“I’m Tailgate.” The mainly white Autobot with blue flames on his armor said. His optics were green not blue.
I stood stoically. There’s a slagging ghost in my dream; he needs to get out.
“Get out of my dream!” I said, actually capable of seeing in this dream. “I want to enjoy my eyesight.”
The Mech, who resembled Cliffjumper, laughs while shaking his helmet.
“I didn’t figure this.” TailGate said. “You are the selfish type.”
When you don’t have eyes, you want to enjoy having them back as much as you can.
“Get out!” I yell at him. “Or else I will kill you worse than Airachnid did.”
The dead Autobot appears to be amused, of all things!
“Relying on threats to get what you want?” Tailgate questions me. “That’s rude to ask a dead guy,” Tailgate moves his large foot forwards. “Who’s been offline for longer than you’ve been around.”
“Hey!” My hands went into fists. Jeeze this guy knows the right buttons to push. “Using your death as an excuse is immoral and very disturbing. Death is not fair, but using it as an argument for ‘relying on threats to what I want’ is unfair.”
Tailgate shook his helmet.
“Why do you hold around a machine that is a spoon with a screen?” TailGate asks.
I look down to my right hand that is holding this really weird machine. Technically it is a weird spoon with a wide screen and glowing buttons. So this is what my IDS looks like to everyone else. Heck, glad I can’t see what reactions are coming from people.
“I don’t have optics.” I said. “They were stolen.”
TailGate, a dead Autobot, doesn’t seem to believe me.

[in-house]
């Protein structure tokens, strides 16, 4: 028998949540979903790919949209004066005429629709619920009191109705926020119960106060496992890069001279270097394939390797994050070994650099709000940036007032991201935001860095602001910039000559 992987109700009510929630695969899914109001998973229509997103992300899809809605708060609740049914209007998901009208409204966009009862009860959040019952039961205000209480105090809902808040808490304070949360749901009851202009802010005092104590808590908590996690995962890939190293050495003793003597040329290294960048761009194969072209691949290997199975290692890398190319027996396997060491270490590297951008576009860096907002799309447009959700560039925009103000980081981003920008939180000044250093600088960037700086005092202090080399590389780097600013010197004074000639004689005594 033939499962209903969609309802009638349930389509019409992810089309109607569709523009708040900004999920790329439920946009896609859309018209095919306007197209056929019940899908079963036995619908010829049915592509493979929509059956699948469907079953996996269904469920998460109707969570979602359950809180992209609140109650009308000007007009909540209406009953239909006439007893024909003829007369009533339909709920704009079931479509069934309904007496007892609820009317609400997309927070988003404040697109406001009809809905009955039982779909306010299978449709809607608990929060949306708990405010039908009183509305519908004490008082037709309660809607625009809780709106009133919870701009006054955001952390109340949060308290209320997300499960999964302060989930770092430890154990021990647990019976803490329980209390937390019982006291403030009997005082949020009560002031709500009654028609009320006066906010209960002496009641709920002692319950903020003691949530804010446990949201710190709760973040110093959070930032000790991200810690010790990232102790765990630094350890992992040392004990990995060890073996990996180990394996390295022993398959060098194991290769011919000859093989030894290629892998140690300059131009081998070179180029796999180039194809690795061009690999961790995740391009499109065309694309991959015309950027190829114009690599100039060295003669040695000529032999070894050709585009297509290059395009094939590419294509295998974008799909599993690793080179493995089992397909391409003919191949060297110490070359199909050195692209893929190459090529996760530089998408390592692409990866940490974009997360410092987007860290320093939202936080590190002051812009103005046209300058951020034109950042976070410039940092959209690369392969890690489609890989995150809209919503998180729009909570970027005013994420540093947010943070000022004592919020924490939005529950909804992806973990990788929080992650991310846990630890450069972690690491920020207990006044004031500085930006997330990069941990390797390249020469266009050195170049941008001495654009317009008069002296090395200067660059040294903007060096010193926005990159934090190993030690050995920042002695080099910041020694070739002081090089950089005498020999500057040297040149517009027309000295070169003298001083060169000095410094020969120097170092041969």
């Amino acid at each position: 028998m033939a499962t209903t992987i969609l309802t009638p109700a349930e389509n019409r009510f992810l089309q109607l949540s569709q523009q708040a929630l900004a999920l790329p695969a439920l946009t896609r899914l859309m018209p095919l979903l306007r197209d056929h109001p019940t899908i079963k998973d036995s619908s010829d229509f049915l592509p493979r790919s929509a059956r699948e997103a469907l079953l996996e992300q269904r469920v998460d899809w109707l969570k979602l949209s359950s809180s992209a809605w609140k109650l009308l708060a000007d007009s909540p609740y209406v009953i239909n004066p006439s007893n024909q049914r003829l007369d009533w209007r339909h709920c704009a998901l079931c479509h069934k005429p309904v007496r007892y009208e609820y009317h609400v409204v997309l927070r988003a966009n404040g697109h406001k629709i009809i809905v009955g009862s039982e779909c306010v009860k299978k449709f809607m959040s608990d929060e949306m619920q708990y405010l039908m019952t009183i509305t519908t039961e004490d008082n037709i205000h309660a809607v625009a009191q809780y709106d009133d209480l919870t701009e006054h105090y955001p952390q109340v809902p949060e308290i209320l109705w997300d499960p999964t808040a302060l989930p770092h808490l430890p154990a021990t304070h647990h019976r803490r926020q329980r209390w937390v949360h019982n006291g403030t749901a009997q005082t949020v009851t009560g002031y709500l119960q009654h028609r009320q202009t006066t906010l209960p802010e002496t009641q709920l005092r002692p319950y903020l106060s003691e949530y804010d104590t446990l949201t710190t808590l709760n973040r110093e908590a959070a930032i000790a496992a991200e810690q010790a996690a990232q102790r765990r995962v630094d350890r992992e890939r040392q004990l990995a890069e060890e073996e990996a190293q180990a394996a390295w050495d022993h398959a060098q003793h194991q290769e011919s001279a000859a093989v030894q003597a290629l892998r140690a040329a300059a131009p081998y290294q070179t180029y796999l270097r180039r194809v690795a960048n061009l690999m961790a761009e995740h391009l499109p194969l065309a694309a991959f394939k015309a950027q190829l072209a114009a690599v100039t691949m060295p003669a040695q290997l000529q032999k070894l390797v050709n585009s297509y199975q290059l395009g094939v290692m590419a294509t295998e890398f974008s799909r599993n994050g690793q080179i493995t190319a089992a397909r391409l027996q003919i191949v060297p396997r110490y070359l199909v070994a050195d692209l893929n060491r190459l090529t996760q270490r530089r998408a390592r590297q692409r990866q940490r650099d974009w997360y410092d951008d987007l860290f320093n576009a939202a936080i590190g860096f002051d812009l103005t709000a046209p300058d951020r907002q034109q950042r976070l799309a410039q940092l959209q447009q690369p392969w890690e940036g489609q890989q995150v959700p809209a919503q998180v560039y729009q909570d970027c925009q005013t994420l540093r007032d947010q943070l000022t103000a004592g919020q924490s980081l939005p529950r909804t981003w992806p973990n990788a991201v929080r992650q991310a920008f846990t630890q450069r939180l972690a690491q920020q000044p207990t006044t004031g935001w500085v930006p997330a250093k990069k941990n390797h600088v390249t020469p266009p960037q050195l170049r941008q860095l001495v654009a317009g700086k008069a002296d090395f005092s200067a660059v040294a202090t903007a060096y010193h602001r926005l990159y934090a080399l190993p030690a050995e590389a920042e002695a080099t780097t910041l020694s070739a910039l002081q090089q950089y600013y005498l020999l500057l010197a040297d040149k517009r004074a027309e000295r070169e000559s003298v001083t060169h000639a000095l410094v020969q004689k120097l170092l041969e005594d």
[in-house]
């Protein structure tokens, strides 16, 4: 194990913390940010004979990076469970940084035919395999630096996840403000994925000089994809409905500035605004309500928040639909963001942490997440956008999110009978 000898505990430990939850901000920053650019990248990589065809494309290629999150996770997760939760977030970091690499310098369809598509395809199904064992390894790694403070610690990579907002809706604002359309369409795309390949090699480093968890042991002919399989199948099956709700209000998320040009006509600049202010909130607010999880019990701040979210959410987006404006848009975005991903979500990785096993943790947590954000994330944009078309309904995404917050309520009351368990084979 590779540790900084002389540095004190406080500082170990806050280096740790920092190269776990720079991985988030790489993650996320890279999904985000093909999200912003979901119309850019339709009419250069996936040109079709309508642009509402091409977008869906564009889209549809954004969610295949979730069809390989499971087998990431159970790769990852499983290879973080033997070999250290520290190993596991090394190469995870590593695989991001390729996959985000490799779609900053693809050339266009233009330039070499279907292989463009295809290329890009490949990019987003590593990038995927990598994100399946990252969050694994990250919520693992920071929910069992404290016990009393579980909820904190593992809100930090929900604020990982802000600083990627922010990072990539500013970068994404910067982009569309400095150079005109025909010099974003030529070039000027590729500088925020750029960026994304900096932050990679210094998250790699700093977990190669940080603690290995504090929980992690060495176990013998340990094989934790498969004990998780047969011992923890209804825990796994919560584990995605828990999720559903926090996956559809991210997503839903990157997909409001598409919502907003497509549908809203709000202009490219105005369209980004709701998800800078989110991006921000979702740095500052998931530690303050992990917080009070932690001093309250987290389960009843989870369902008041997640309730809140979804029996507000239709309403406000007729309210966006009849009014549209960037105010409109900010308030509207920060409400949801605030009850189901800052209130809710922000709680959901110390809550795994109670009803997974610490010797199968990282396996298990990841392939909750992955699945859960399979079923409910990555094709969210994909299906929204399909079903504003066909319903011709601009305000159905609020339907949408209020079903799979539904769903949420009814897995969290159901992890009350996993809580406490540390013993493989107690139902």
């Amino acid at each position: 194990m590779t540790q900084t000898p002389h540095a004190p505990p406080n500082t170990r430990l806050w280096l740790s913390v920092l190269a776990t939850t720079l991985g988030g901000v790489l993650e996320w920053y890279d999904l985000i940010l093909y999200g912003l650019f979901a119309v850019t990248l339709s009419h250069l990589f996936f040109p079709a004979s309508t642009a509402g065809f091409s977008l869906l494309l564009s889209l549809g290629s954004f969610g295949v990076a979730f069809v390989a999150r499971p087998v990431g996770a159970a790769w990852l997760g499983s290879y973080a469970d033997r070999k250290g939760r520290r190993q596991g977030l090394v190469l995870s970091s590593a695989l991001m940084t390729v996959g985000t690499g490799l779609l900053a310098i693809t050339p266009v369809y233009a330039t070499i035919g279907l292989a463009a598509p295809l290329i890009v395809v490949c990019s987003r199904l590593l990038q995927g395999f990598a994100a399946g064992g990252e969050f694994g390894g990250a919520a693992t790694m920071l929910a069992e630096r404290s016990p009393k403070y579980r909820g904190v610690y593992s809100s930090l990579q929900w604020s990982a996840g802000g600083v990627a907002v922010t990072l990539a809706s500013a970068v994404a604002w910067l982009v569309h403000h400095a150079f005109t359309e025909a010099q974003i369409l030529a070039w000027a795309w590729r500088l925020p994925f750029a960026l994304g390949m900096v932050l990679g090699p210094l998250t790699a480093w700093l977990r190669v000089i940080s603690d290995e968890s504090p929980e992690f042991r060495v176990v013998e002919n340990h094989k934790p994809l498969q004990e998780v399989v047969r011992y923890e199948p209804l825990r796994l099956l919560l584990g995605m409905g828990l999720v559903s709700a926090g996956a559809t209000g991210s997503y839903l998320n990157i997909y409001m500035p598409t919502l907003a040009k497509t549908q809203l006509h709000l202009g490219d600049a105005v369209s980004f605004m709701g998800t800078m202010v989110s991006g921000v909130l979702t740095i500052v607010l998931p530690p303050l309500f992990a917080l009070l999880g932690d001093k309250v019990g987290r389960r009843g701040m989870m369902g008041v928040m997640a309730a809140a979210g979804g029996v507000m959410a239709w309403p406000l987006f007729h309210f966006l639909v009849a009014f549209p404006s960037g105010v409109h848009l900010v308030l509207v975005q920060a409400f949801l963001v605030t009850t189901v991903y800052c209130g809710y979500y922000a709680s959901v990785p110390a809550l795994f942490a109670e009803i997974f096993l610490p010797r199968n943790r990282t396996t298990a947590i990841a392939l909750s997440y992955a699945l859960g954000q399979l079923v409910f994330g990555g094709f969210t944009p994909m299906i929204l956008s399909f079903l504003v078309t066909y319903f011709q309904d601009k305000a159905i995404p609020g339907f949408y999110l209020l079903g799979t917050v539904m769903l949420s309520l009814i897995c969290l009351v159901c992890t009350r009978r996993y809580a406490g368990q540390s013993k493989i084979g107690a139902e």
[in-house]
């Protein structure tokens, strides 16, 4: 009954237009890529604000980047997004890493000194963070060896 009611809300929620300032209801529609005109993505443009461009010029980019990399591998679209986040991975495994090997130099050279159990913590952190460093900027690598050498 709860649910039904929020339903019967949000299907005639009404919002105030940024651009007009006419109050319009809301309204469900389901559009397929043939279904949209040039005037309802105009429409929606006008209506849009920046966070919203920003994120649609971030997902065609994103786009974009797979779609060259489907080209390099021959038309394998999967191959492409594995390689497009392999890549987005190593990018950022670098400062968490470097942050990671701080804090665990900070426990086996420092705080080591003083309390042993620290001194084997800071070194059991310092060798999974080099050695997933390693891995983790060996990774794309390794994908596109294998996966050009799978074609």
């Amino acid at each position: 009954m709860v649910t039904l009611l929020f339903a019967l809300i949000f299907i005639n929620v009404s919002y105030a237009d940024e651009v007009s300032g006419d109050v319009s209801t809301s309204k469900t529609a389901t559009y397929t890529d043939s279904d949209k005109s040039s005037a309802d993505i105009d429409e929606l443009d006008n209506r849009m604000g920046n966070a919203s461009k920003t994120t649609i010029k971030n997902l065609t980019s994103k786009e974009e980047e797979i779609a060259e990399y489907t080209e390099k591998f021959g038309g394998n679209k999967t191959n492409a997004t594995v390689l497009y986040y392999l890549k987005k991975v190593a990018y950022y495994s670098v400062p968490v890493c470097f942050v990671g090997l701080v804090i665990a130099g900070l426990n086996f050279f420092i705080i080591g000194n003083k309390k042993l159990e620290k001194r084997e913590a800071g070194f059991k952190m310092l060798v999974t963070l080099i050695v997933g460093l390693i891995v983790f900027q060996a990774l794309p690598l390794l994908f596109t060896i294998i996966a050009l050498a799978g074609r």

“You are a joking.” TailGate said.
I stare at him. The tall Autobot who made me feel smaller and in awe to his alien gigantic robot appearance.
“Oh, so you are not joking.” TailGate took my glare for serious.
“I demand you get outta my dream.” I said, pointing the other way. “I have some really odd dream to finish; I wanna know what happens next.”
“I’m a ghost.” TailGate said. “So your odd dream-- usually made by what happened in megacycles you had been awake—is over.”
My hands relax from their grip.
“Why are you in my dream?” I had to resort into calm and wary attitude.
“I don’t know anymore.” TailGate claims.
I sigh, folding my arms.
“Liar.” I said, my eyes narrowing at the Autobot.
There is a period of silence between us. I saw a squirrel go after a raccoon holding a bunch of nuts.For a first in the name of comedy I hadn’t witnessed a moment like that in any comedy movie out there in the world of film making and media. Pearly, white gates were behind a vast assortment of trees. Perhaps the memory of describing gates has gotten the best of me. A tear randomly comes up in my eye—where the slag am I getting this emotional? I wipe it off.